Eight ways the UK government ‘eroded’ human rights in 2023, according to damning new report

Rishi Sunak, with teeth gritted, infront of a yellow flag.

A damning new report has condemned the UK government for its ‘erosion’ of human rights protections and failure to act on “meaningful” pledges.

As part of its World Report 2024, Human Rights Watch (HRW) said that the UK is “nose-diving” in its domestic human rights record, which is undermining its efforts to “promote the rule of law and human rights globally”.

The report cited multiple human rights failures in 2023, including efforts to criminalise protests and worker strikes, as well as the further demonisation of asylum seekers.

HRW also noted the government’s failure to “take any meaningful steps” to act on many of its human rights-related pledges, including the inaction on conversion therapy and a failure to “fairly compensate Black Britons” who, it says, were “harmed by the government” through the Windrush scandal.

The organisation also addressed the “abusive rhetoric” towards LGBTQ+ people and the rise in anti-LGBTQ+ violence, saying that the government is “undermining” the protections of trans people.

Here is a breakdown of all areas the UK is failing on, according to the report on Britain’s human rights record in 2023.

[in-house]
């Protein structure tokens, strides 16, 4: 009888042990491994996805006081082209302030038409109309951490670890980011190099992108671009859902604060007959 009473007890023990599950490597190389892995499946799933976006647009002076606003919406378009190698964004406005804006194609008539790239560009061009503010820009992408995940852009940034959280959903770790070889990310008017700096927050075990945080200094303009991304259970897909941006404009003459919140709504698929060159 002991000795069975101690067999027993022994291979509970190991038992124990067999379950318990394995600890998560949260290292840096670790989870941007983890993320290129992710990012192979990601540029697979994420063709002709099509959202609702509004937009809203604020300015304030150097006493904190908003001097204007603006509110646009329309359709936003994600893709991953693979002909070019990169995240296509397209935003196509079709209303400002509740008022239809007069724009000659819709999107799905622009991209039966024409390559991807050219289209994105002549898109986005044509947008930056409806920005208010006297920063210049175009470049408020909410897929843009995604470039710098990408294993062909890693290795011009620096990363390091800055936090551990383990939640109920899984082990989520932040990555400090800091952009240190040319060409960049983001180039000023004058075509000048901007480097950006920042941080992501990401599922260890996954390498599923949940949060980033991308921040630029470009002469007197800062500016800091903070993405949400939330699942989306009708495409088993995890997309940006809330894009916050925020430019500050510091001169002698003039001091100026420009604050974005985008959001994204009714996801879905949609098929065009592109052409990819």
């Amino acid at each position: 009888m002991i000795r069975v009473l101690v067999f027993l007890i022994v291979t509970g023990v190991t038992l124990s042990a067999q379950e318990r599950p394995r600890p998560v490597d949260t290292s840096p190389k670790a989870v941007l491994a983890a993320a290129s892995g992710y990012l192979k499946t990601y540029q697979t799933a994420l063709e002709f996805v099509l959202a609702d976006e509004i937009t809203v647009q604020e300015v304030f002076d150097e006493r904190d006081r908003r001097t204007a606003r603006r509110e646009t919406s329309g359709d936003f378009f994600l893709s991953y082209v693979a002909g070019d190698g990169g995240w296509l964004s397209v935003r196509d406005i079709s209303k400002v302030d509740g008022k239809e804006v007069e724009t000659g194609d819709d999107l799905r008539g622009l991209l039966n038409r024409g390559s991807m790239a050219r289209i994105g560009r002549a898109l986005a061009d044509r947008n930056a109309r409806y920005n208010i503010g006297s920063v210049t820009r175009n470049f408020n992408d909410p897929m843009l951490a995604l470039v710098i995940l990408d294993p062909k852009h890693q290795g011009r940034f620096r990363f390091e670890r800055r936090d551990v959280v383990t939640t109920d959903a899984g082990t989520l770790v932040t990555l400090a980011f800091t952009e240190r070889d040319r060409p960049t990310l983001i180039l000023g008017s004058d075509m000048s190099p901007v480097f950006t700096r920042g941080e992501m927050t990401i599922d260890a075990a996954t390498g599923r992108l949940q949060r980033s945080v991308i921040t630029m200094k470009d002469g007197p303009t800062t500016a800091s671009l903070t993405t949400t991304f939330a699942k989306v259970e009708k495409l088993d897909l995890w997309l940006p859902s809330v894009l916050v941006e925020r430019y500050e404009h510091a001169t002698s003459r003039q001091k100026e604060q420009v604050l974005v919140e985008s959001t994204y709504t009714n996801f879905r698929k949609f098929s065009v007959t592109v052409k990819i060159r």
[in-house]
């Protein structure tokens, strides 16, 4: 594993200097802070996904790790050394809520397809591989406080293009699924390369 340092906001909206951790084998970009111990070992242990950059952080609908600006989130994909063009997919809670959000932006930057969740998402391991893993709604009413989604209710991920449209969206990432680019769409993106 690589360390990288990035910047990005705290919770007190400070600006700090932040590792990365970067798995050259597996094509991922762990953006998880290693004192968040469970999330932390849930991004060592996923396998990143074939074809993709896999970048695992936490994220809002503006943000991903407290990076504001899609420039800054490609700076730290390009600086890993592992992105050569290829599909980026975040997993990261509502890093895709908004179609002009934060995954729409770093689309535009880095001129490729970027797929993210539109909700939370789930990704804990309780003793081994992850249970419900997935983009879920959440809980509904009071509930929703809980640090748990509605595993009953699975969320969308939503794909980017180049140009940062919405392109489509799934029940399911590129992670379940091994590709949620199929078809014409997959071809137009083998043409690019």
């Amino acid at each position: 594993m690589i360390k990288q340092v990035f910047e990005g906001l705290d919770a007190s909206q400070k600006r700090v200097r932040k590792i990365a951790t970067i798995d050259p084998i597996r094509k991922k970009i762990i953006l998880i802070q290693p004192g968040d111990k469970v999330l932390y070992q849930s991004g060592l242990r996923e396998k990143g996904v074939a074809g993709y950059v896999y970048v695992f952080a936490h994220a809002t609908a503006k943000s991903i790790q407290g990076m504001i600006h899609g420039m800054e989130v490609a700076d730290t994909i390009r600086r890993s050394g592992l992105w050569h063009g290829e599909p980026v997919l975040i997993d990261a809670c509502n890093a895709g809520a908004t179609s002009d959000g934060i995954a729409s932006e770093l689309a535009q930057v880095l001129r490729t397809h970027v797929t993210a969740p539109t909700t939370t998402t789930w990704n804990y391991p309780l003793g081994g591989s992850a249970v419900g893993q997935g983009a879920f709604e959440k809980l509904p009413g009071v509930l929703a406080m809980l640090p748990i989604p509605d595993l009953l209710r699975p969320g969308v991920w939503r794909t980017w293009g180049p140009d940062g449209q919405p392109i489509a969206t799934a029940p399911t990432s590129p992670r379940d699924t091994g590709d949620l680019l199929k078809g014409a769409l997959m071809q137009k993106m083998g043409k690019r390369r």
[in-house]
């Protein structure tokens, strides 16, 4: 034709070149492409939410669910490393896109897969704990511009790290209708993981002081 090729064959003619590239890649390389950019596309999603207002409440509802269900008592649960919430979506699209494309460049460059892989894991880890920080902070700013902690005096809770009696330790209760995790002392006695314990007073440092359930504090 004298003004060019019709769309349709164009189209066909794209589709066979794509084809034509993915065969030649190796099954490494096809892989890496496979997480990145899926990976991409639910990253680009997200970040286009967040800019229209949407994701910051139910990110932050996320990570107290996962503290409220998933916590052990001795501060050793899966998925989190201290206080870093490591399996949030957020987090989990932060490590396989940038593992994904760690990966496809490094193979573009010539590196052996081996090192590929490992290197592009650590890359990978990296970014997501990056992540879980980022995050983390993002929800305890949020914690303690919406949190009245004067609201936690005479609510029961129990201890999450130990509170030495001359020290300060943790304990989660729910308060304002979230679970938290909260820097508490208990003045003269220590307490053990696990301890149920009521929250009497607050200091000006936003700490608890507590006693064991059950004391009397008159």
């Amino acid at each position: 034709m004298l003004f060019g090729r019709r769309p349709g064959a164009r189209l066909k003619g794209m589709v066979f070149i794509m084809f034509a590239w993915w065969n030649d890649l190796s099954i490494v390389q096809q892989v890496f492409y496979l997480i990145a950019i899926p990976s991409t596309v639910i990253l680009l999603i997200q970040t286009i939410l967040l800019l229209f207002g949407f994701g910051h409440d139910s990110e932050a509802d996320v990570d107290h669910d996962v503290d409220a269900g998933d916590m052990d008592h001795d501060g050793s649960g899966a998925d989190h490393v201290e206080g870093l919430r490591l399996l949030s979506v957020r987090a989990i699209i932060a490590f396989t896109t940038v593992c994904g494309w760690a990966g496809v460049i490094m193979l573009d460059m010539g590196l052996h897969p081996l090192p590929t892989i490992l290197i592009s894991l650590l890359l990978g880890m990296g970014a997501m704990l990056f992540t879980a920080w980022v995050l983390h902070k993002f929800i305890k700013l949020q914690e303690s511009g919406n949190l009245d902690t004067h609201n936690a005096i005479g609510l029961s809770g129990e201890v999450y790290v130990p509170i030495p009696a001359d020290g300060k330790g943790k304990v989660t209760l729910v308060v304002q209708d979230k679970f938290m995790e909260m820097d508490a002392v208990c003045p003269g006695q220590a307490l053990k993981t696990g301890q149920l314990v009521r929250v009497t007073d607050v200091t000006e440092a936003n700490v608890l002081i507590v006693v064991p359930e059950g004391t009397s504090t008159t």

1. Rule of law and human rights

Protestors in the UK campaigning against the anti-protest bill.
Protestors in the UK campaigning against the anti-protest bill. (Getty)

While Human Rights Watch noted that the UK had introduced a “number of laws” that it says “undermine free speech” over the course of 2023, it chiefly criticised the introduction of the Public Order Act in April.

The bill, introduced in response to the increase in climate-related protests and workers’ strikes, expands upon anti-protest measures including stop and search, and introducing protest banning orders.

HRW largely criticised these measures, saying they undermine the “freedoms of expression, peaceful assembly and association” of the public. It also noted that at least 13 climate protestors were behind bars at the beginning of 2023 and that number increased over the year.

It further criticised the act for being “rushed through Parliament” in anticipation of King Charles III’s coronation. At least 52 protestors were arrested during the coronation.

The organisation also noted the introduction of the anti-boycott bill in June, which would restrict public bodies, including local councils and police precincts, from diverting investments to avoid contributing to human rights issues abroad.

HRW did, however, commend the government for dropping plans to repeal the Human Rights Act in favour of a weaker bill that would have undermined human rights further. It did, however, heavily criticise the conservatives for plans to withdraw from the European Convention on Human Rights.

2. Sexual orientation and gender identity

Two activists wearing LGBTQ+ flags at a Pride event.
Two activists wearing LGBTQ+ flags at a Pride event. (Getty)

In criticising the UK government’s attitude towards LGBTQ+ people, Human Rights Watch pointed to the report by UN independent expert, Victor Madrigal-Borloz, following a 10-day visit to the country.